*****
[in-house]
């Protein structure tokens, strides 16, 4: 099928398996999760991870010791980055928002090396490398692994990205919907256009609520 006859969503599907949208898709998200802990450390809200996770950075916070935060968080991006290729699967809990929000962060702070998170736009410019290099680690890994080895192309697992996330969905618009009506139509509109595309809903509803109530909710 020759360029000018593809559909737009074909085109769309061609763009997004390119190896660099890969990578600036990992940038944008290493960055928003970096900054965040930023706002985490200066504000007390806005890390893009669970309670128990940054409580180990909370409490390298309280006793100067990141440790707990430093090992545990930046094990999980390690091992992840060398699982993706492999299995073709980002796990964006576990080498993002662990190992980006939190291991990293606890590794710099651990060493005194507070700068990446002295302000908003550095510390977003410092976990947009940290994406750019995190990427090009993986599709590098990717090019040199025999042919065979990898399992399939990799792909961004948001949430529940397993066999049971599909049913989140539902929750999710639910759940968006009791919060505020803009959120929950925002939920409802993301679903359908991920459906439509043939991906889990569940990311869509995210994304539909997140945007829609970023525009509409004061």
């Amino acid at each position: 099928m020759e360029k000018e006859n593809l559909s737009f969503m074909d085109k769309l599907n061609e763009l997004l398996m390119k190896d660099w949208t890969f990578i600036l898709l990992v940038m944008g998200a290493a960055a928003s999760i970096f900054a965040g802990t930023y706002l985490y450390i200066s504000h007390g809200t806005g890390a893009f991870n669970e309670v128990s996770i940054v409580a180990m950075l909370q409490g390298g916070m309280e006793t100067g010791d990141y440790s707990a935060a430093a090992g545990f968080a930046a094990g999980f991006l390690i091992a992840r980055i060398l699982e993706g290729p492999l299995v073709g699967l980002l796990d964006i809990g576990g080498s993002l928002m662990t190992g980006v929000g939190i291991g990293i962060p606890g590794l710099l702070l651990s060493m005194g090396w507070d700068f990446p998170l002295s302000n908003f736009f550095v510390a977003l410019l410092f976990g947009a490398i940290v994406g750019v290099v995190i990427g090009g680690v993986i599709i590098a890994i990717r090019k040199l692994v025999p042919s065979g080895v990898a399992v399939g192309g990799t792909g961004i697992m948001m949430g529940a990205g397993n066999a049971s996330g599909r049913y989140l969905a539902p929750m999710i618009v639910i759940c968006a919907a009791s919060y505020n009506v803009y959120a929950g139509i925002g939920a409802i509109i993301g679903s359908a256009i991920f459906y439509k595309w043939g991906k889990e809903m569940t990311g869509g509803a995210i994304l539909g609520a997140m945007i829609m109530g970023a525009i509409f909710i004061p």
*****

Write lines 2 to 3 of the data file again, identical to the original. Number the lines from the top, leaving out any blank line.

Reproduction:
């Protein structure tokens, strides 16, 4: 099928398996999760991870010791980055928002090396490398692994990205919907256009609520 006859969503599907949208898709998200802990450390809200996770950075916070935060968080991006290729699967809990929000962060702070998170736009410019290099680690890994080895192309697992996330969905618009009506139509509109595309809903509803109530909710 020759360029000018593809559909737009074909085109769309061609763009997004390119190896660099890969990578600036990992940038944008290493960055928003970096900054965040930023706002985490200066504000007390806005890390893009669970309670128990940054409580180990909370409490390298309280006793100067990141440790707990430093090992545990930046094990999980390690091992992840060398699982993706492999299995073709980002796990964006576990080498993002662990190992980006939190291991990293606890590794710099651990060493005194507070700068990446002295302000908003550095510390977003410092976990947009940290994406750019995190990427090009993986599709590098990717090019040199025999042919065979990898399992399939990799792909961004948001949430529940397993066999049971599909049913989140539902929750999710639910759940968006009791919060505020803009959120929950925002939920409802993301679903359908991920459906439509043939991906889990569940990311869509995210994304539909997140945007829609970023525009509409004061």
């Amino acid at each position: 099928m020759e360029k000018e006859n593809l559909s737009f969503m074909d085109k769309l599907n061609e763009l997004l398996m390119k190896d660099w949208t890969f990578i600036l898709l990992v940038m944008g998200a290493a960055a928003s999760i970096f900054a965040g802990t930023y706002l985490y450390i200066s504000h007390g809200t806005g890390a893009f991870n669970e309670v128990s996770i940054v409580a180990m950075l909370q409490g390298g916070m309280e006793t100067g010791d990141y440790s707990a935060a430093a090992g545990f968080a930046a094990g999980f991006l390690i091992a992840r980055i060398l699982e993706g290729p492999l299995v073709g699967l980002l796990d964006i809990g576990g080498s993002l928002m662990t190992g980006v929000g939190i291991g990293i962060p606890g590794l710099l702070l651990s060493m005194g090396w507070d700068f990446p998170l002295s302000n908003f736009f550095v510390a977003l410019l410092f976990g947009a490398i940290v994406g750019v290099v995190i990427g090009g680690v993986i599709i590098a890994i990717r090019k040199l692994v025999p042919s065979g080895v990898a399992v399939g192309g990799t792909g961004i697992m948001m949430g529940a990205g397993n066999a049971s996330g599909r049913y989140l969905a539902p929750m999710i618009v639910i759940c968006a919907a009791s919060y505020n009506v803009y959120a929950g139509i925002g939920a409802i509109i993301g679903s359908a256009i991920f459906y439509k595309w043939g991906k889990e809903m569940t990311g869509g509803a995210i994304l539909g609520a997140m945007i829609m109530g970023a525009i509409f909710i004061p």